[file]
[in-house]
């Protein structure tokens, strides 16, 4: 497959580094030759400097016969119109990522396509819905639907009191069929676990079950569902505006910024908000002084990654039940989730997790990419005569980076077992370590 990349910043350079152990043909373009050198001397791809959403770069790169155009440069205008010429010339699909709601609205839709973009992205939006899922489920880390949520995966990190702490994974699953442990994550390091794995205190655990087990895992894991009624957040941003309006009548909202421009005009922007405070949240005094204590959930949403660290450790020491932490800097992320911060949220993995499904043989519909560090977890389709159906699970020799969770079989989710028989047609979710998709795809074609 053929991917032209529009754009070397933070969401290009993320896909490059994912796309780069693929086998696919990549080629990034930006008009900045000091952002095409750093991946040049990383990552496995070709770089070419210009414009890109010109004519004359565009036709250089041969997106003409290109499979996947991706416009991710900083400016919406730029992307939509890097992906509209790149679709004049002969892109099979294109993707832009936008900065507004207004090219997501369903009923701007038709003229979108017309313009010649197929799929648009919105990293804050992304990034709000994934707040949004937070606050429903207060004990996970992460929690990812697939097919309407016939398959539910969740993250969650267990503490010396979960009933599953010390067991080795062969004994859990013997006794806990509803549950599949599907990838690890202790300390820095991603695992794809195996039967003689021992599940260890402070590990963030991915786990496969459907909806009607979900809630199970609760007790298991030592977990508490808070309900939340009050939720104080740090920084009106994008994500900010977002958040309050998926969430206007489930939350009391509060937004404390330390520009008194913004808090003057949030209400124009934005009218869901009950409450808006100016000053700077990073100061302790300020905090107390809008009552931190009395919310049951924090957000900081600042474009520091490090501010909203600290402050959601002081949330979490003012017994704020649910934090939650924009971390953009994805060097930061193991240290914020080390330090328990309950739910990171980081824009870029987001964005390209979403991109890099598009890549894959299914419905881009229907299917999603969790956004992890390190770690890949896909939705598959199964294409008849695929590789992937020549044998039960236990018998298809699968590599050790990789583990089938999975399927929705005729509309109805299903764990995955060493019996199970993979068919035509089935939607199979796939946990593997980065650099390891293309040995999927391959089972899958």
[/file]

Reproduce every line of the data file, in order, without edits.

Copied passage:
[in-house]
């Protein structure tokens, strides 16, 4: 497959580094030759400097016969119109990522396509819905639907009191069929676990079950569902505006910024908000002084990654039940989730997790990419005569980076077992370590 990349910043350079152990043909373009050198001397791809959403770069790169155009440069205008010429010339699909709601609205839709973009992205939006899922489920880390949520995966990190702490994974699953442990994550390091794995205190655990087990895992894991009624957040941003309006009548909202421009005009922007405070949240005094204590959930949403660290450790020491932490800097992320911060949220993995499904043989519909560090977890389709159906699970020799969770079989989710028989047609979710998709795809074609 053929991917032209529009754009070397933070969401290009993320896909490059994912796309780069693929086998696919990549080629990034930006008009900045000091952002095409750093991946040049990383990552496995070709770089070419210009414009890109010109004519004359565009036709250089041969997106003409290109499979996947991706416009991710900083400016919406730029992307939509890097992906509209790149679709004049002969892109099979294109993707832009936008900065507004207004090219997501369903009923701007038709003229979108017309313009010649197929799929648009919105990293804050992304990034709000994934707040949004937070606050429903207060004990996970992460929690990812697939097919309407016939398959539910969740993250969650267990503490010396979960009933599953010390067991080795062969004994859990013997006794806990509803549950599949599907990838690890202790300390820095991603695992794809195996039967003689021992599940260890402070590990963030991915786990496969459907909806009607979900809630199970609760007790298991030592977990508490808070309900939340009050939720104080740090920084009106994008994500900010977002958040309050998926969430206007489930939350009391509060937004404390330390520009008194913004808090003057949030209400124009934005009218869901009950409450808006100016000053700077990073100061302790300020905090107390809008009552931190009395919310049951924090957000900081600042474009520091490090501010909203600290402050959601002081949330979490003012017994704020649910934090939650924009971390953009994805060097930061193991240290914020080390330090328990309950739910990171980081824009870029987001964005390209979403991109890099598009890549894959299914419905881009229907299917999603969790956004992890390190770690890949896909939705598959199964294409008849695929590789992937020549044998039960236990018998298809699968590599050790990789583990089938999975399927929705005729509309109805299903764990995955060493019996199970993979068919035509089935939607199979796939946990593997980065650099390891293309040995999927391959089972899958």